Poeta Azul offers an enchanting collection entitled Lota da Quarteira, or Quarteira Fish Auction, which is where the fishmongers buy from the local fishermen to sell in Loulé’s market. The collection, with illustrations drawn by Loulé artist Metkhabala, includes handbound and string-tied notebooks using acid-free Portuguese card; bookmarks, and a rubber stamp, laser engraved on a base of red and white clay.

Facing Loulé’s municipal market, take the lane on the right hand side, past the much-photographed bronze fi gure of an old lady by Teresa Paulino, and a few shops down you will fi nd a small gallery, Collectivo 28, which is home to four uber-talented artisans who came together to share space and retail responsibilities, allowing each to have the time they need to focus on their crafts.

Manoli Ortiz de La Torre is a Spanish artist who lives in Salir and produces a stunning array of hand-printed fabrics, using locally-grown plants and leaves from trees. Pattern, colour and structure are her three priorities and the results are amazing in their many diff erences. At the gallery, Manoli shows clothing, bags, floaty scarves and table accessories.

José Machado Pires is the master ceramicist of the foursome, known for his bold pieces, fl ow of colours, and innovative shapes. Some pieces are small and intricate, little mugs with elaborate borders, others huge and demanding space to show off every curve.

Jewellery maker Silvia Rodrigues makes up the quartet. Her Amar Cássima© collection combines handcrafted newsprint with ancestral copper techniques and tells the story of Moor Cássima and a tumultuous period in the history of Loulé, during the control of the Moors and the conquest of the city in 1149.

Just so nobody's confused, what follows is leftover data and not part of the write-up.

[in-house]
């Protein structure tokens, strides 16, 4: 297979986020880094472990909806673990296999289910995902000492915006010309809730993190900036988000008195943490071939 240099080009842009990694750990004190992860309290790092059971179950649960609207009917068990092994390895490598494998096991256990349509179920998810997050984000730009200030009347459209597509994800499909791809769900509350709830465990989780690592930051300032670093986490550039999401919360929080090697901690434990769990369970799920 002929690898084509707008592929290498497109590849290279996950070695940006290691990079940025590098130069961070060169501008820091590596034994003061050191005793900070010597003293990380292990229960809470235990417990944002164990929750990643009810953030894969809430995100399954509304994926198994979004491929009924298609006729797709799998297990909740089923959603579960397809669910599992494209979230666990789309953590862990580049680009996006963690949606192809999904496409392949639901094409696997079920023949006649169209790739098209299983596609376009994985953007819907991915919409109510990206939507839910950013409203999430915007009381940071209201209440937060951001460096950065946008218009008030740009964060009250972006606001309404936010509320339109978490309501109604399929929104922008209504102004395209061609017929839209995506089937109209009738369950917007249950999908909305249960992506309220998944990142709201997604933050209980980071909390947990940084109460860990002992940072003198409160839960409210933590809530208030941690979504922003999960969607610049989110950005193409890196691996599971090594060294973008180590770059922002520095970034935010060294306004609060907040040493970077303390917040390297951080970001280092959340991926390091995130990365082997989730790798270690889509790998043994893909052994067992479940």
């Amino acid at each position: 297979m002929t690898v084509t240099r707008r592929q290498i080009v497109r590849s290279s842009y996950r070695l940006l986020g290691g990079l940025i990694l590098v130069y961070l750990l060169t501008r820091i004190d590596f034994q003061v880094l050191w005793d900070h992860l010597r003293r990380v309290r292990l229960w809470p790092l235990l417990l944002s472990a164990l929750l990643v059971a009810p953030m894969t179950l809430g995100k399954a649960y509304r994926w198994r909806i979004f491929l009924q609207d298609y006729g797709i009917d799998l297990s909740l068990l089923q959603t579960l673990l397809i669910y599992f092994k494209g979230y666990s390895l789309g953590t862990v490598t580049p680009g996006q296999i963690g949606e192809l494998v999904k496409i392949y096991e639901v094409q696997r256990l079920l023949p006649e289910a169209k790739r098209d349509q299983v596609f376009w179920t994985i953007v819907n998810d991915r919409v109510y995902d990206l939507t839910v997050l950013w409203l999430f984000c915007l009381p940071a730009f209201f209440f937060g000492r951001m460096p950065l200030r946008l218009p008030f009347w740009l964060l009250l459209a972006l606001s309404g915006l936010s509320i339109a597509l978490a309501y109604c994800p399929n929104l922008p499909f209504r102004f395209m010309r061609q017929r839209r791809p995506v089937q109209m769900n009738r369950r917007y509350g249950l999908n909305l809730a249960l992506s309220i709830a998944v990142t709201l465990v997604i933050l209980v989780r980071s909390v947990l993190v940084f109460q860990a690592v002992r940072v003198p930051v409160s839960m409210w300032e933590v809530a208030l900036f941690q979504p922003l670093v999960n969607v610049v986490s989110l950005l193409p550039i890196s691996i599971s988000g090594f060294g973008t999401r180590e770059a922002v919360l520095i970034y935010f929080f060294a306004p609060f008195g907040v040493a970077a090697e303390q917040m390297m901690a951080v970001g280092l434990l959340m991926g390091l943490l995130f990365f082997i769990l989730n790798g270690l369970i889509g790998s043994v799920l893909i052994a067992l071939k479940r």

The copper strips are long, straight and asymmetrical with sharp tips; while others embrace the coils of newsprint (the precious stones of this collection) just as the governor of Loulé embraced his three daughters and, wanting to protect them from captivity, left them enchanted in a fountain before fl eeing to Tangier.

The collection comprises three sets, each one dedicated to a particular sister: Lydia , Zara and Cássima.

Legend has it that Lydia and Zara were freed from the enchantment by a carpenter slave, using two breads brought from Tangier at the behest of the governor, that contained the key to disenchantment.

It is said that Cássima remains enchanted in the fountain because the bread was cut by the carpenter slave’s wife, annulling the magical powers to release her.

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